Memorizing number facts is often a struggle for teachers and students. The history of mathematics education shows that when students are asked to internalize facts by rote memorization, a divide is created in the classroom. Some students succeed while others – with a lower capacity to memorize – struggle.
Students should never be asked to memorize something that they first don’t understand on a conceptual level. Once they reach conceptual understanding of a topic, (e.g. adding, subtracting, multiplying, or dividing) they need practice to gain fluency of the number facts.
When practice facts are presented randomly, the struggling student often finds the exercise arduous and tormenting, because they are overwhelmed by a vast problem set. Adding intentionality to practice while narrowing the scope of what children are being asked to memorize, helps students build fluency and confidence.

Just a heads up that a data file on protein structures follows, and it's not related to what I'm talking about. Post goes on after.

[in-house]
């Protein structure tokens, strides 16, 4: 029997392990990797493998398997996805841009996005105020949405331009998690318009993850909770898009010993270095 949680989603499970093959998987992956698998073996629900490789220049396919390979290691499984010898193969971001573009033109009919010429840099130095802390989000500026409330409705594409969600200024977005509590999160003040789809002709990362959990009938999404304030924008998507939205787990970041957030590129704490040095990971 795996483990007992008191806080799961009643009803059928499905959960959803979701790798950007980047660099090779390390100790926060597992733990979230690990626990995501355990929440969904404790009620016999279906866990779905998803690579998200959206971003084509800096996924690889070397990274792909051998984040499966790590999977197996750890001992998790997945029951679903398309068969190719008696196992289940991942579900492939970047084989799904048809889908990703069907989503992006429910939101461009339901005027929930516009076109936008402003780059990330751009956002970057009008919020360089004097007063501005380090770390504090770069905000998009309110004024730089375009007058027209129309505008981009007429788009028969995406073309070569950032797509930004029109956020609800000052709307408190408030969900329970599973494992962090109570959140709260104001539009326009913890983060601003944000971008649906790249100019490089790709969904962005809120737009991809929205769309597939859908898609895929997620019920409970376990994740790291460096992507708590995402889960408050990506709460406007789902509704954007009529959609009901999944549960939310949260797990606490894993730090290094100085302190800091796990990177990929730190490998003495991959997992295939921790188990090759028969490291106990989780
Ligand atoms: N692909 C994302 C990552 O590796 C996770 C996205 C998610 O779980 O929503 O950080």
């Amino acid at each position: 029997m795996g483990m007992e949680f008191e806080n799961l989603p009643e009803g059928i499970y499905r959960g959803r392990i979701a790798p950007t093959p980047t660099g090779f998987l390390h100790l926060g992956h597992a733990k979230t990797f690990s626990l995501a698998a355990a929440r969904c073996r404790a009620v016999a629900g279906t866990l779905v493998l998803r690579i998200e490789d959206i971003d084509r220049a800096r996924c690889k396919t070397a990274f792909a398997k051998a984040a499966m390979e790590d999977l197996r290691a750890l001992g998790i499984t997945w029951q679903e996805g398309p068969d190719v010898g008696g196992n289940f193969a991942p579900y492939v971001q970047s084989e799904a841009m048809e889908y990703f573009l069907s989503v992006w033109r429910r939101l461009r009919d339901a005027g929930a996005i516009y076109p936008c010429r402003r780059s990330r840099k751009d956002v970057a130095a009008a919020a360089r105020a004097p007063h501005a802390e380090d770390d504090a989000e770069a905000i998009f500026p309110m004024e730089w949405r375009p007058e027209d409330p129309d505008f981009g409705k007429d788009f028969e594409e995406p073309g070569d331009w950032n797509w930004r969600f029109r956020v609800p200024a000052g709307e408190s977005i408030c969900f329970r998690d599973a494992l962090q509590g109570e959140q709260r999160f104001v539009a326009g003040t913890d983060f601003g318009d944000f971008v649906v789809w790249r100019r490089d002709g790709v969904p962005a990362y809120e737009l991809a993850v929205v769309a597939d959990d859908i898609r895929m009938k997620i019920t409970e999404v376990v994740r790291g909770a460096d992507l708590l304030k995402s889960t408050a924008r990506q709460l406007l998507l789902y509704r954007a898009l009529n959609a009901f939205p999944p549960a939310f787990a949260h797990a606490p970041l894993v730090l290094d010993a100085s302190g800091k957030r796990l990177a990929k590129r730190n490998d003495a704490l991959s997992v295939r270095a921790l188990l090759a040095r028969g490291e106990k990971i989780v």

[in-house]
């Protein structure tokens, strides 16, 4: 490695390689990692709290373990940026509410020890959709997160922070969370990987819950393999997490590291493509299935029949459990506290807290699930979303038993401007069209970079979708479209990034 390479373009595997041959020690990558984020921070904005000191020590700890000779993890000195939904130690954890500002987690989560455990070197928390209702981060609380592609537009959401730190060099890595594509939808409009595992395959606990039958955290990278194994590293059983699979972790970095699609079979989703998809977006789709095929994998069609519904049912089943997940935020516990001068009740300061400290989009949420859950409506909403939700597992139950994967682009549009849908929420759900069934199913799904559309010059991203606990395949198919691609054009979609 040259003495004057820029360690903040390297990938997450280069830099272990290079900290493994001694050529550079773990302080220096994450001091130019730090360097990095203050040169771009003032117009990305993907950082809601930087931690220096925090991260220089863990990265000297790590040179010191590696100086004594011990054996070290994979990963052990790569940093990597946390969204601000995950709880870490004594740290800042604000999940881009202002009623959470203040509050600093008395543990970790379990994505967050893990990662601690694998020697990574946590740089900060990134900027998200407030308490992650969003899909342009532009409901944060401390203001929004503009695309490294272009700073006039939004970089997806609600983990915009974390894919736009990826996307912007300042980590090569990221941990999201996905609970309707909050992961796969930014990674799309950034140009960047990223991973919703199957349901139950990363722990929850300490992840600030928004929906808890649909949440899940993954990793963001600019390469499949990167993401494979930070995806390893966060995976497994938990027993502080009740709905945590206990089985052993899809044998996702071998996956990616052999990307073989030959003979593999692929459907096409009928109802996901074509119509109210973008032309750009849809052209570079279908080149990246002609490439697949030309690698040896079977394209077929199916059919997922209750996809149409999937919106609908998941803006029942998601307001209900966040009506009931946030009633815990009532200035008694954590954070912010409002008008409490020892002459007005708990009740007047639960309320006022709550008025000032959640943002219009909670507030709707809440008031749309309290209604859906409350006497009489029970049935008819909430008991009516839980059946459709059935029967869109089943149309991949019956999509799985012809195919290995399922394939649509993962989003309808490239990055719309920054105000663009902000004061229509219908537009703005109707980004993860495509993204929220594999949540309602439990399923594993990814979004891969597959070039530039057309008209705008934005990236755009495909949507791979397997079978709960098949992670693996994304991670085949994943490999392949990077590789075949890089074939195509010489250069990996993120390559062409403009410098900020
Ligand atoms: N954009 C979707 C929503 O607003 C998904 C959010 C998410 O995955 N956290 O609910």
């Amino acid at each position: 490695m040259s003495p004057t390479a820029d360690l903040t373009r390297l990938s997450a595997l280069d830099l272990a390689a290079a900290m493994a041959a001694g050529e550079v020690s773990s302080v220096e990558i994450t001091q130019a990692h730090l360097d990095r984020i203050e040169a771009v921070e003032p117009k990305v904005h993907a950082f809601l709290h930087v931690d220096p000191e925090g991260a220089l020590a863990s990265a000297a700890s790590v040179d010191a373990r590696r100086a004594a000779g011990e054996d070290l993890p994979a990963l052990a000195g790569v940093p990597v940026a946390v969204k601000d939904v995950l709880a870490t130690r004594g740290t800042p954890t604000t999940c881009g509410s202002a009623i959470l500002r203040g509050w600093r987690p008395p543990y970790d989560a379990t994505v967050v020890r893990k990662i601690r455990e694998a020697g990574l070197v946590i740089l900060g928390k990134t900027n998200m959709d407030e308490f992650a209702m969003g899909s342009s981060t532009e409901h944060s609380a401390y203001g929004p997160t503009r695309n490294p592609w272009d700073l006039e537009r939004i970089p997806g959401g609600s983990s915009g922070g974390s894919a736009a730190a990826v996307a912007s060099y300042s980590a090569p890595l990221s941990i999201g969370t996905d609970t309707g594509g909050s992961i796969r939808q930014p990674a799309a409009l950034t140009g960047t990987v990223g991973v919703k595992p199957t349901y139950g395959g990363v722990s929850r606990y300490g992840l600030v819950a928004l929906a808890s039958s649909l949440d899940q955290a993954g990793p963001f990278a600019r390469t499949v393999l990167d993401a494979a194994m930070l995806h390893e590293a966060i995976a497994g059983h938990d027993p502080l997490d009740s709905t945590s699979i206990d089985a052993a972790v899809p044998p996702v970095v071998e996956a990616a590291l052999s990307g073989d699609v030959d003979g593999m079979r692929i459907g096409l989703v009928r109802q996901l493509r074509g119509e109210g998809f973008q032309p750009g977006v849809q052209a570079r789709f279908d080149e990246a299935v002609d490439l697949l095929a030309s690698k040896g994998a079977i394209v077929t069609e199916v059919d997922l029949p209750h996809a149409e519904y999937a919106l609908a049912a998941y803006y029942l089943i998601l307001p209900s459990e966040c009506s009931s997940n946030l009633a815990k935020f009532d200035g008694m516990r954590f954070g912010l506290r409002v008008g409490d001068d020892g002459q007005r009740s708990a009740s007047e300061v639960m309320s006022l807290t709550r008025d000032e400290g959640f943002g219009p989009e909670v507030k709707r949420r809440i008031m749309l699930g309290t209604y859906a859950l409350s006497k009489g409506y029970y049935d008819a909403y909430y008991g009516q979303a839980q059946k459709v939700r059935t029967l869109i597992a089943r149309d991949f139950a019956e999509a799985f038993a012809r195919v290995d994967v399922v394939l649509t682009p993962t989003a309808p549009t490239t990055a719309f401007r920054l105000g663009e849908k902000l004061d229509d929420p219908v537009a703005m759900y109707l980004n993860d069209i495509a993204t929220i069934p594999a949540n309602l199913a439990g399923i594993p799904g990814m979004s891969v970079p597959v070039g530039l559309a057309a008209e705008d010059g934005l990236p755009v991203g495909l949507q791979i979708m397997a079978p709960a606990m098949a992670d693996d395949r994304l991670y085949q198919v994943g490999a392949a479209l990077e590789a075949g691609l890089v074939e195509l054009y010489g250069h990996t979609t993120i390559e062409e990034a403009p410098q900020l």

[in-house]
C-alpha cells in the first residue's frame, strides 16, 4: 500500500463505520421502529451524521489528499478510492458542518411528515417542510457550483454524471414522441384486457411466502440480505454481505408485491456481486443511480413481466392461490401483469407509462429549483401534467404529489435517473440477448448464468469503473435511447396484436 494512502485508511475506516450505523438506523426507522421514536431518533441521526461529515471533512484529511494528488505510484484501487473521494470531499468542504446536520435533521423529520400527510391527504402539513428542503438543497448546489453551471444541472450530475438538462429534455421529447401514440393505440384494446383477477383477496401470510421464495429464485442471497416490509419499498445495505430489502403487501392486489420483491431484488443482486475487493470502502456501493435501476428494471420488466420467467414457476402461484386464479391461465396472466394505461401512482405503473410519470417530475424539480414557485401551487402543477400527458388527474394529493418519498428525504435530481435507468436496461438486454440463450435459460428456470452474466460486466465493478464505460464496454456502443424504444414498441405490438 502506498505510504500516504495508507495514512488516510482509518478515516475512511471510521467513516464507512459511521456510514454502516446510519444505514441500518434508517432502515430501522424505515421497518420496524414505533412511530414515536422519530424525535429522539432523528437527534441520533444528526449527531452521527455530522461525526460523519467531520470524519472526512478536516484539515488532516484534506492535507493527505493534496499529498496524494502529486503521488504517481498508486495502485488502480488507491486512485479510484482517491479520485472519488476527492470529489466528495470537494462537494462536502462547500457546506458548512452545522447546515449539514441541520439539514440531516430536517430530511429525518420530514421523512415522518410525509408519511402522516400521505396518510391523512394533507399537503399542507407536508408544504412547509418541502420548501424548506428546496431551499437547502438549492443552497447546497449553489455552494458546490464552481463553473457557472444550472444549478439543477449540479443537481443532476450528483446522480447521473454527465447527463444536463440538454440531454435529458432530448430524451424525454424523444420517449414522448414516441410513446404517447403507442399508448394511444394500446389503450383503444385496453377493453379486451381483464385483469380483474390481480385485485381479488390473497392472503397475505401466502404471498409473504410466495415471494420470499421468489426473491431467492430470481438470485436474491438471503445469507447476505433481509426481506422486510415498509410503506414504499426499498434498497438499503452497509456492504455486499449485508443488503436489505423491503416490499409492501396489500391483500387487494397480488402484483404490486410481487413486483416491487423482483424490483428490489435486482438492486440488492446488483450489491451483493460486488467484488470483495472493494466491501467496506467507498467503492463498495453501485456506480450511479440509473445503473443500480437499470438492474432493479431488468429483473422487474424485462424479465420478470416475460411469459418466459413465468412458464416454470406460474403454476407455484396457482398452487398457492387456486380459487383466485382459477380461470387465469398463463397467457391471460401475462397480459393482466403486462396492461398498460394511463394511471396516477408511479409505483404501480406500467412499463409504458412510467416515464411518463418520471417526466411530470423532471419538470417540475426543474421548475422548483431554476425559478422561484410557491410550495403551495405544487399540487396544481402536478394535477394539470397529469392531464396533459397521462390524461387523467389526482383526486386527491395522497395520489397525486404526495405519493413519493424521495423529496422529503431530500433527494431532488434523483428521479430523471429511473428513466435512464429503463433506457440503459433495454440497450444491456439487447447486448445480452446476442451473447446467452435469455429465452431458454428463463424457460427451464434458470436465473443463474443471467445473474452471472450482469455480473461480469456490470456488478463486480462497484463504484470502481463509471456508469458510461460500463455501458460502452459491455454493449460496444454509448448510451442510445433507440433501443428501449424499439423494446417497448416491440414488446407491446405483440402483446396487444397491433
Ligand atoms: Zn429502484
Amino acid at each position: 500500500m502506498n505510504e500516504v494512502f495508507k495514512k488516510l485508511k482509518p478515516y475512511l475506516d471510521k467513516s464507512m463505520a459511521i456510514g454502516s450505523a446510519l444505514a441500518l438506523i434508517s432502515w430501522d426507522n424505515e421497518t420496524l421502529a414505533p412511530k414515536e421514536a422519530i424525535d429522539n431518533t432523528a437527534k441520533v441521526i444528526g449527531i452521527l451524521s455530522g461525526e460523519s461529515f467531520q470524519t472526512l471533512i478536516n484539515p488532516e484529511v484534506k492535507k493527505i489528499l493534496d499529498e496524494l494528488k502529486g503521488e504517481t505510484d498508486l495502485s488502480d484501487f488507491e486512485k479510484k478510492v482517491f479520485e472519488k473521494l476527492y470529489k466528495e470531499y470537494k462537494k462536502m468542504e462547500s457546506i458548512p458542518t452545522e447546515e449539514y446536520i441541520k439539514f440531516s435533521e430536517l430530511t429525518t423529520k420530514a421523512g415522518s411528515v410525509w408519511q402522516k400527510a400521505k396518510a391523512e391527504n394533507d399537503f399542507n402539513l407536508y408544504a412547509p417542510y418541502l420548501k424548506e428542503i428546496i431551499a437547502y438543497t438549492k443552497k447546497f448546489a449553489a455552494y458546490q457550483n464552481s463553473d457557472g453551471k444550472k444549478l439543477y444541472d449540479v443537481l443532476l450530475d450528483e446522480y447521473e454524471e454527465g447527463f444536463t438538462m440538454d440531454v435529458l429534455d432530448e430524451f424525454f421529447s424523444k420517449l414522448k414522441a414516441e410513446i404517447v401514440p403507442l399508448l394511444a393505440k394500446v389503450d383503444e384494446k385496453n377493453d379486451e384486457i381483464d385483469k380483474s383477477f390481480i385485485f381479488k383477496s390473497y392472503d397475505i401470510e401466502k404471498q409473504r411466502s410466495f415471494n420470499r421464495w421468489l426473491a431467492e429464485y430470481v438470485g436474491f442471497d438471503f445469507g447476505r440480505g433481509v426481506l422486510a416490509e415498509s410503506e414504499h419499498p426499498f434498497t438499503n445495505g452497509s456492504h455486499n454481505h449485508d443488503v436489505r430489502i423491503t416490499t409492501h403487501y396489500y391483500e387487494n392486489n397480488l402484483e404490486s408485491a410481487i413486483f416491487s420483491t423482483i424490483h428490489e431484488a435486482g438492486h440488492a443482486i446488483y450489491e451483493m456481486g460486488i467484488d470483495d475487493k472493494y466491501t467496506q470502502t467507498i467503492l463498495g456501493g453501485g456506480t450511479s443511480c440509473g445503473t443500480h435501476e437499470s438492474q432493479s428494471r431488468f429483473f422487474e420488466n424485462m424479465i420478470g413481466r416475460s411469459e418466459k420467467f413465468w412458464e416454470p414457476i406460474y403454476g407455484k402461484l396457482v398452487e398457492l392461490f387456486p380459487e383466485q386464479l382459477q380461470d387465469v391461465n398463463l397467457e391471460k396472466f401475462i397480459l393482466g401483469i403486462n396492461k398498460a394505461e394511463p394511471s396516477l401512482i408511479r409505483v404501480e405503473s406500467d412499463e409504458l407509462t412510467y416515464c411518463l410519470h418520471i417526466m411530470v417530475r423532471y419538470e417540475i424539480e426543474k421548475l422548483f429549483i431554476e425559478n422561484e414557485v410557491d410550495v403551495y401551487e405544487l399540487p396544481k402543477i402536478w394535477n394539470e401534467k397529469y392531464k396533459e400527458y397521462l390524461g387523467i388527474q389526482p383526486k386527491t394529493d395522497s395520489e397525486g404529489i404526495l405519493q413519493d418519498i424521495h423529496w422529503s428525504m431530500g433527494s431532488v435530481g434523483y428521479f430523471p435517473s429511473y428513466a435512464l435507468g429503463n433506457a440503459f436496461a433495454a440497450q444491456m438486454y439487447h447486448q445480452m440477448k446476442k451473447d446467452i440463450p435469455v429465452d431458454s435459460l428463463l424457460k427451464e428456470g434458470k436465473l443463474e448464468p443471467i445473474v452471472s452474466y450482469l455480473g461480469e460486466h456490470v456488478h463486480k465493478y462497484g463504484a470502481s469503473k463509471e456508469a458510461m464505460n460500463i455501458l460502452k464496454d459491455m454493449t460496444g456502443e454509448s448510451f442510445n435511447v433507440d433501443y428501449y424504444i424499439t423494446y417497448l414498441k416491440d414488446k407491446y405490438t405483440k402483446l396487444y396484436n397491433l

Pattern Sheets, which consist of small sets of number facts, are one way to provide students with a manageable task, using focused, patterned practice after they have developed a strategy to solve. Students are guided through these carefully sequenced patterns by alternating gray and white stripes that run left to right down the page.